Replacement of the explicit particle spectra for rain, snow, and graupel by parameterized spectra (here, in exponential form with a fixed intercept) produced reductions of the melting signature by up to 40% over ocean. It was found that exponential size distribution formulas tended to underestimate number concentrations of large particles and overestimated those of small particles at those cloud levels where sufficient particle sedimentation leads to collection, aggregation, and evaporation, respectively. Consequently, the strongest differences between explicit and parameterized spectra occurred right above the freezing level for snow and graupel, and close to the surface for rain. Radiometrically, this resulted in an underestimation of scattering above the freezing level and an underestimation of emission by melting particles below the freezing level as well as by rain toward the surface. In the stratiform region, the net effect was a reduction of the melting signature; however, T B ’s were still up to 15 K higher than from the no-melting case for the random-mixture permittivity model.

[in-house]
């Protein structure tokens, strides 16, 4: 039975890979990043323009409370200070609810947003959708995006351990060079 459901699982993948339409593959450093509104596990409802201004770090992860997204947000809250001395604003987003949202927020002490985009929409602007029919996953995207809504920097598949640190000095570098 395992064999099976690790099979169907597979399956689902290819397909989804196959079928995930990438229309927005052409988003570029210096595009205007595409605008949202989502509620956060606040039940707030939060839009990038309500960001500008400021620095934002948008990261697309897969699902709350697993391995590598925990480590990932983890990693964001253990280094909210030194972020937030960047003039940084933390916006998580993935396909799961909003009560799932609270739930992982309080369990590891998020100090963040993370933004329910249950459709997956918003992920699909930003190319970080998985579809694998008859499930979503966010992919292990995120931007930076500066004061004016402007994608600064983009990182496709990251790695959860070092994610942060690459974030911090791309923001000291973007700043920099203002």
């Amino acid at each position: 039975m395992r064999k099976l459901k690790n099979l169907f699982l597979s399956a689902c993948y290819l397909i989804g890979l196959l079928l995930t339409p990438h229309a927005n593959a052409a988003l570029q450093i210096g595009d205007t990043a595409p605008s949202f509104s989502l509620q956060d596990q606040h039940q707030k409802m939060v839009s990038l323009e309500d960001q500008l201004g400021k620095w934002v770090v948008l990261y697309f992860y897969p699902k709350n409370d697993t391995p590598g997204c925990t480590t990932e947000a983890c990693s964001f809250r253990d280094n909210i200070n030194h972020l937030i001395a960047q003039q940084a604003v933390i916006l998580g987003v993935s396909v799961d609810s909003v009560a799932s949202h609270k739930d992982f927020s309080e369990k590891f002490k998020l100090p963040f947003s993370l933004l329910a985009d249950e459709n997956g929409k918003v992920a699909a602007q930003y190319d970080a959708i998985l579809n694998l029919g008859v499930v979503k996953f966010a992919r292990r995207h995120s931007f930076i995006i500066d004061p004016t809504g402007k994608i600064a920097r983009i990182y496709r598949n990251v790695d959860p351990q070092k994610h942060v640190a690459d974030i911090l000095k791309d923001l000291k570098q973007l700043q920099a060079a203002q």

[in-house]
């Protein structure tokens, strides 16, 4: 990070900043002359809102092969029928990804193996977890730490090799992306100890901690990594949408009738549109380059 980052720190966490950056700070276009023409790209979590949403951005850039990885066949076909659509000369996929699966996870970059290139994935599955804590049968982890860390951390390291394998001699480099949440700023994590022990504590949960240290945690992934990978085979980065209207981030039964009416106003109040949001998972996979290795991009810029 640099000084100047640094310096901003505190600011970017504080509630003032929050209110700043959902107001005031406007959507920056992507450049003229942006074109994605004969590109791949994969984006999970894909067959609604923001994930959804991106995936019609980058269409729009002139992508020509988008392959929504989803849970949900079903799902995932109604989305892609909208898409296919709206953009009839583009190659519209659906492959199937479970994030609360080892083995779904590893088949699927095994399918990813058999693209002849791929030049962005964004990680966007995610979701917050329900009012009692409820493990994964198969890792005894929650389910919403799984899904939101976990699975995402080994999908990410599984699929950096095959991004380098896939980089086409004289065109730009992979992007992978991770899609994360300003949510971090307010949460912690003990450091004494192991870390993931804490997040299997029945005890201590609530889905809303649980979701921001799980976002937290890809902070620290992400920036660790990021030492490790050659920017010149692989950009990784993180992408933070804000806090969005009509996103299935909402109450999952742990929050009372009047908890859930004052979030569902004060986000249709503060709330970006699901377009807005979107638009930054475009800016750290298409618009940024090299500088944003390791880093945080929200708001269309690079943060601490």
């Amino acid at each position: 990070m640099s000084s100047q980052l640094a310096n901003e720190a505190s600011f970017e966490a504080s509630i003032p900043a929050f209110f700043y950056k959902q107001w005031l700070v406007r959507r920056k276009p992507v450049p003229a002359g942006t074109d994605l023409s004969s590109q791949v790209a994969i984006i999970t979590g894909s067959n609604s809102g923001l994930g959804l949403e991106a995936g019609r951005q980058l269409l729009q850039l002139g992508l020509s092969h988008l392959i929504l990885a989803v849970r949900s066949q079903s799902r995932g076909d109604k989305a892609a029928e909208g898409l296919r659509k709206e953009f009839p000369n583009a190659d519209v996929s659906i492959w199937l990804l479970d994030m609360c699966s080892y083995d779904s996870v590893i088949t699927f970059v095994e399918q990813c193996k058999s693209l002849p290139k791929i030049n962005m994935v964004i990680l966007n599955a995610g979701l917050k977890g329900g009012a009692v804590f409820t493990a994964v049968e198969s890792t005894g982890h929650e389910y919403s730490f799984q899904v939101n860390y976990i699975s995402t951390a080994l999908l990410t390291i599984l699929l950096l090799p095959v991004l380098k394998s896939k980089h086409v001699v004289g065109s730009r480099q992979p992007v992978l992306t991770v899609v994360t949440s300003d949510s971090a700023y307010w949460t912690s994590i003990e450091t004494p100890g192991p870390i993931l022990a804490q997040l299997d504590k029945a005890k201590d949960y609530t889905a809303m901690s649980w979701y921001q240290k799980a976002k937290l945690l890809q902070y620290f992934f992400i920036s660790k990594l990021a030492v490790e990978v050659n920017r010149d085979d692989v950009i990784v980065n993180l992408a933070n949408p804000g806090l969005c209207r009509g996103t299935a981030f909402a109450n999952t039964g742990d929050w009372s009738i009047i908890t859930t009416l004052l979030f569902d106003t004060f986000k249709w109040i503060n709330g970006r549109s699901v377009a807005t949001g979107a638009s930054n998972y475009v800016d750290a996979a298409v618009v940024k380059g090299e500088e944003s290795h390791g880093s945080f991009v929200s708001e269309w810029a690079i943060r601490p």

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E. A. Smith
,
J. E. Lamm
,
R. Adler
,
J. Alishouse
,
K. Aonashi
,
E. Barrett
,
P. Bauer
,
W. Berg
,
A. Chang
,
R. Ferraro
,
J. Ferriday
,
S. Goodman
,
N. Grody
,
C. Kidd
,
D. Kniveton
,
C. Kummerow
,
G. Liu
,
F. Marzano
,
A. Mugnai
,
W. Olson
,
G. Petty
,
A. Shibata
,
R. Spencer
,
F. Wentz
,
T. Wilheit
, and
E. Zipser

Abstract